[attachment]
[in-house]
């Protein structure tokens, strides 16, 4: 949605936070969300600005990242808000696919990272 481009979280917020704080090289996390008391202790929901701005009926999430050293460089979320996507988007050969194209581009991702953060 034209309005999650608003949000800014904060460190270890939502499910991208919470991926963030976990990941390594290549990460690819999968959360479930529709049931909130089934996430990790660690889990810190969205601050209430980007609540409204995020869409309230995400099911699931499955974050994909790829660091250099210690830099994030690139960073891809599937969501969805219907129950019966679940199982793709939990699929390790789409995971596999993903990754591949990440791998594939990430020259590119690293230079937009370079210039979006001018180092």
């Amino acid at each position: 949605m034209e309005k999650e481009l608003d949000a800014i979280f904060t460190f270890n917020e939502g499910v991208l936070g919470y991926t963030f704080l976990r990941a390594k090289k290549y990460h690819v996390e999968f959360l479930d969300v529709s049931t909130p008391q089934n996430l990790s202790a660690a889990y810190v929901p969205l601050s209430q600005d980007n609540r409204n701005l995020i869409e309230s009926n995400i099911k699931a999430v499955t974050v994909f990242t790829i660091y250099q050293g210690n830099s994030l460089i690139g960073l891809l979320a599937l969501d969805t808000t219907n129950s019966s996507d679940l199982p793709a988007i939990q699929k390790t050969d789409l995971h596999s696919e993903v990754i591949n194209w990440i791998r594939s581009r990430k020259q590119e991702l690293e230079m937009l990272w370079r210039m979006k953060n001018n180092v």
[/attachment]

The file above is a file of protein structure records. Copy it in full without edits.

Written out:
[in-house]
């Protein structure tokens, strides 16, 4: 949605936070969300600005990242808000696919990272 481009979280917020704080090289996390008391202790929901701005009926999430050293460089979320996507988007050969194209581009991702953060 034209309005999650608003949000800014904060460190270890939502499910991208919470991926963030976990990941390594290549990460690819999968959360479930529709049931909130089934996430990790660690889990810190969205601050209430980007609540409204995020869409309230995400099911699931499955974050994909790829660091250099210690830099994030690139960073891809599937969501969805219907129950019966679940199982793709939990699929390790789409995971596999993903990754591949990440791998594939990430020259590119690293230079937009370079210039979006001018180092």
């Amino acid at each position: 949605m034209e309005k999650e481009l608003d949000a800014i979280f904060t460190f270890n917020e939502g499910v991208l936070g919470y991926t963030f704080l976990r990941a390594k090289k290549y990460h690819v996390e999968f959360l479930d969300v529709s049931t909130p008391q089934n996430l990790s202790a660690a889990y810190v929901p969205l601050s209430q600005d980007n609540r409204n701005l995020i869409e309230s009926n995400i099911k699931a999430v499955t974050v994909f990242t790829i660091y250099q050293g210690n830099s994030l460089i690139g960073l891809l979320a599937l969501d969805t808000t219907n129950s019966s996507d679940l199982p793709a988007i939990q699929k390790t050969d789409l995971h596999s696919e993903v990754i591949n194209w990440i791998r594939s581009r990430k020259q590119e991702l690293e230079m937009l990272w370079r210039m979006k953060n001018n180092v």